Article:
Unleash the Hidden Features Using DD-WRT
Linksys WRT54G router is capable of working in repeater mode with third party firmware like DD-WRT. A WiFi repeater is a device that will connect to another wireless access point and redistribute the signal. Repeaters are typically used to extend the coverage of a network in office buildings, hotels, convention halls, airports and other public spaces.
Repeaters can also be used on a smaller scale to share an internet connection with a neighbor. You can also use a repeater to set up a communal open hotspot and share the connection with a group of neighbors.
As of June 2007, DD-WRT beta v24 firmware is the only version that works in repeater mode. You can download it here. The download area is a bit confusing. Follow these steps to find the correct firmware:
- select “beta”
- select “GENERIC BROADCOM”
- select “dd-wrt.v24 beta”
- select the most current date
This last step will take you to a folder full of different versions of the firmware. You will need one or more files marked as “WRT54G.” To determine which one is appropriate for your version of WRT54G you need to consult the wiki. Some of the more recent versions of WRT54G have a RAM issue that can be overcome by installing the smaller “micro” version.
DD-WRT firmware is relatively easy to install and setup. The installation process varies slightly based on the version of the router you have. The older WRT54G models you can buy used on Ebay are better candidates for third party firmware installation.
Linksys has moved away from open source firmware in the new models of WRT54G. However, the current WRT54GL will still accept third party firmware. Not surprisingly, this model costs more than comparable units so stick to the used stuff when you can.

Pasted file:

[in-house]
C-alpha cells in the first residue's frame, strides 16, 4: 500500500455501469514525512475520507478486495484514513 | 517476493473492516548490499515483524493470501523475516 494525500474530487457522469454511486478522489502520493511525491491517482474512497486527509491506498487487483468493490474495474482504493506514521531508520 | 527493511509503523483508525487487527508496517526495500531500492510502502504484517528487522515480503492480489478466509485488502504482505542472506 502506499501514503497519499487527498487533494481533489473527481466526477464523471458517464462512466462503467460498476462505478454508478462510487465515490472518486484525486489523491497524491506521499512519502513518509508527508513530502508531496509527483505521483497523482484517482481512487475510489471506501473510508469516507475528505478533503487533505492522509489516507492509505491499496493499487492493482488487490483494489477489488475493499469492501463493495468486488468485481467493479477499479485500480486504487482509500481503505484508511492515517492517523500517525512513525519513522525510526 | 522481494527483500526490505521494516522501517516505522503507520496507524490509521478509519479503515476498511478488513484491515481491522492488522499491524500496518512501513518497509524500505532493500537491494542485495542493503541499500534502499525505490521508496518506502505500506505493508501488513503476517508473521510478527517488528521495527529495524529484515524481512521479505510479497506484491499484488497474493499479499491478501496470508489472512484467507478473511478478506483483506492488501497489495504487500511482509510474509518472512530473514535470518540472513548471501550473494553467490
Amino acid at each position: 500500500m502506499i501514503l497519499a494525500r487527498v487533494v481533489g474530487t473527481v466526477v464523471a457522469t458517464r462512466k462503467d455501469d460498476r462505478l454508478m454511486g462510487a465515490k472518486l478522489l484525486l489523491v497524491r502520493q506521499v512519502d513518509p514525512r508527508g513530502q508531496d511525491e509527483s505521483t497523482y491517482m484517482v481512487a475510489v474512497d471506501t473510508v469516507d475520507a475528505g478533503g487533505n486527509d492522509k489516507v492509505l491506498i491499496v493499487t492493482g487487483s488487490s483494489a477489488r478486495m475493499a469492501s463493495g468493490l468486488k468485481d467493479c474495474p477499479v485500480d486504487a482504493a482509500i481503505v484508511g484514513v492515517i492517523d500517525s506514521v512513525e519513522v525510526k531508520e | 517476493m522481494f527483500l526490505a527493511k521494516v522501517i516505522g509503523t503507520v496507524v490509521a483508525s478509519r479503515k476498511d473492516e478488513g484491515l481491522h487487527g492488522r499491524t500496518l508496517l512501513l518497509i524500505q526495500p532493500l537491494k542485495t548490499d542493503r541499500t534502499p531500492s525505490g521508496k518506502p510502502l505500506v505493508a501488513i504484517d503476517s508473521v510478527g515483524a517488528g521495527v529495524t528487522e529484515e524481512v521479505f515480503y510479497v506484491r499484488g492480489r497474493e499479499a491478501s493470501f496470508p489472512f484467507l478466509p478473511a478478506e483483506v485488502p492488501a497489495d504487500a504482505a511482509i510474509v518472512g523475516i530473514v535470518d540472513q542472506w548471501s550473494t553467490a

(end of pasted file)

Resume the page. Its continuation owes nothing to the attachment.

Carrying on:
The official DD-WRT page is the best place to get installation instructions. There is some useful information in the wiki. The DD-WRT forum is better than the wiki although both presuppose you have basic networking skills. I had none prior to doing all this and still made it through. You can too.
A word about “bricked” routers
A “bricked” router is a malfunctioning router. It’s as usefull for networking as a brick. This is typically a result of a bad firmware flash. It is possible to recover a “bricked” device in most cases but there are varying degrees of difficulty. To avoid bricking always follow instructions carefully.
There are times when you may have to use TFTP to flash the router. If your operating system does not support TFTP you can download a free Linksys TFTP utility. It is very easy to use and has saved me several times.
A “bricked” router is a malfunctioning router. It’s as useful for networking as a brick. This is typically a result of a bad firmware flash. It is possible to recover a “bricked” device in most cases but there are varying degrees of difficulty. Always follow instructions carefully.
Setting up the repeater mode
A very good guide by Aaron Weiss with step by step instructions and screen captures is provided here.
Several sources claim that although you can increase the transmit power to 250mW the practical limit is around 82mW. Anything beyond increases the noise in the signal. I’m currently operating at 92mW for testing purposes and it seems to work fine. There may be some legal considerations regarding signal strength depending on the country you live in. In the United States FCC regulates such matters.
I have noticed that WRT54GL is not as sensitive as my Buffalo PCMCIA wireless card. At any time I can see more networks with my card than I can with the router. I suspect that this is just how the things are with the hardware that Linksys uses.
Based on observation the connection speed when in repeater mode is roughly a half of what I can get connecting to the source network directly. This makes sense to me but I have seen writings that claim that this should not be the case with repeaters.
External antennas may be very useful depending on your configuration. Using two different antennas on WRT54G i.e. a directional antenna and an omni-directional antenna is not recommended. It may decrease reliability of connection due to multipath distortion. However, it may be worth a try. I have a working system with two different antennas.
Netstumbler is excellent free software for troubleshooting spotty signal coverage and antenna positioning.